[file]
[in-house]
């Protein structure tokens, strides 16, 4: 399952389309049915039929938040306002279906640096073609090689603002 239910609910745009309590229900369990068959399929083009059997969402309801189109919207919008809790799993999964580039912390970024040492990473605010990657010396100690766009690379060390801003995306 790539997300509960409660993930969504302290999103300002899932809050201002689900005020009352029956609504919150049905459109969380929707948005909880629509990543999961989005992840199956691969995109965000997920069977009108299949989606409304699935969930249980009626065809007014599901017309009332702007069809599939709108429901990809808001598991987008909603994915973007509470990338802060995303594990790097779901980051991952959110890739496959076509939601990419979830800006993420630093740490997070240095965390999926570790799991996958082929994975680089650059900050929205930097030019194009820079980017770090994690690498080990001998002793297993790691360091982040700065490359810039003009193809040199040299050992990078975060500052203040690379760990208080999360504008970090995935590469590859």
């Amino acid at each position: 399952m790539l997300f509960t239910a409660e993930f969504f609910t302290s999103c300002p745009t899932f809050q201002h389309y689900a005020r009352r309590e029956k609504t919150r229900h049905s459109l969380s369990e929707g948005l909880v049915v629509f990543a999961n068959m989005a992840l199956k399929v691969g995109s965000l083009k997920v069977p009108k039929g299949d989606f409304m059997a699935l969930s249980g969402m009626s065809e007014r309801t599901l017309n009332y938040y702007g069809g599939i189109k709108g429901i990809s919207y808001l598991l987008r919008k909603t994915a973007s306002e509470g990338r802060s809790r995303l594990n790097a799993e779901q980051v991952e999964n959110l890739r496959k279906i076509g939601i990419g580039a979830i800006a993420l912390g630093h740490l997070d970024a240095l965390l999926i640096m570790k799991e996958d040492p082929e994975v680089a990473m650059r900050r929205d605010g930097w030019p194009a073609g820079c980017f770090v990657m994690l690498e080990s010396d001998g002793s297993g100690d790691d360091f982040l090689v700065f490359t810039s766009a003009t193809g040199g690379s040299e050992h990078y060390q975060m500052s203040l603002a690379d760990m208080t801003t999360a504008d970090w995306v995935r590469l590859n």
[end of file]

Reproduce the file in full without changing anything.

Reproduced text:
[in-house]
């Protein structure tokens, strides 16, 4: 399952389309049915039929938040306002279906640096073609090689603002 239910609910745009309590229900369990068959399929083009059997969402309801189109919207919008809790799993999964580039912390970024040492990473605010990657010396100690766009690379060390801003995306 790539997300509960409660993930969504302290999103300002899932809050201002689900005020009352029956609504919150049905459109969380929707948005909880629509990543999961989005992840199956691969995109965000997920069977009108299949989606409304699935969930249980009626065809007014599901017309009332702007069809599939709108429901990809808001598991987008909603994915973007509470990338802060995303594990790097779901980051991952959110890739496959076509939601990419979830800006993420630093740490997070240095965390999926570790799991996958082929994975680089650059900050929205930097030019194009820079980017770090994690690498080990001998002793297993790691360091982040700065490359810039003009193809040199040299050992990078975060500052203040690379760990208080999360504008970090995935590469590859």
């Amino acid at each position: 399952m790539l997300f509960t239910a409660e993930f969504f609910t302290s999103c300002p745009t899932f809050q201002h389309y689900a005020r009352r309590e029956k609504t919150r229900h049905s459109l969380s369990e929707g948005l909880v049915v629509f990543a999961n068959m989005a992840l199956k399929v691969g995109s965000l083009k997920v069977p009108k039929g299949d989606f409304m059997a699935l969930s249980g969402m009626s065809e007014r309801t599901l017309n009332y938040y702007g069809g599939i189109k709108g429901i990809s919207y808001l598991l987008r919008k909603t994915a973007s306002e509470g990338r802060s809790r995303l594990n790097a799993e779901q980051v991952e999964n959110l890739r496959k279906i076509g939601i990419g580039a979830i800006a993420l912390g630093h740490l997070d970024a240095l965390l999926i640096m570790k799991e996958d040492p082929e994975v680089a990473m650059r900050r929205d605010g930097w030019p194009a073609g820079c980017f770090v990657m994690l690498e080990s010396d001998g002793s297993g100690d790691d360091f982040l090689v700065f490359t810039s766009a003009t193809g040199g690379s040299e050992h990078y060390q975060m500052s203040l603002a690379d760990m208080t801003t999360a504008d970090w995306v995935r590469l590859n």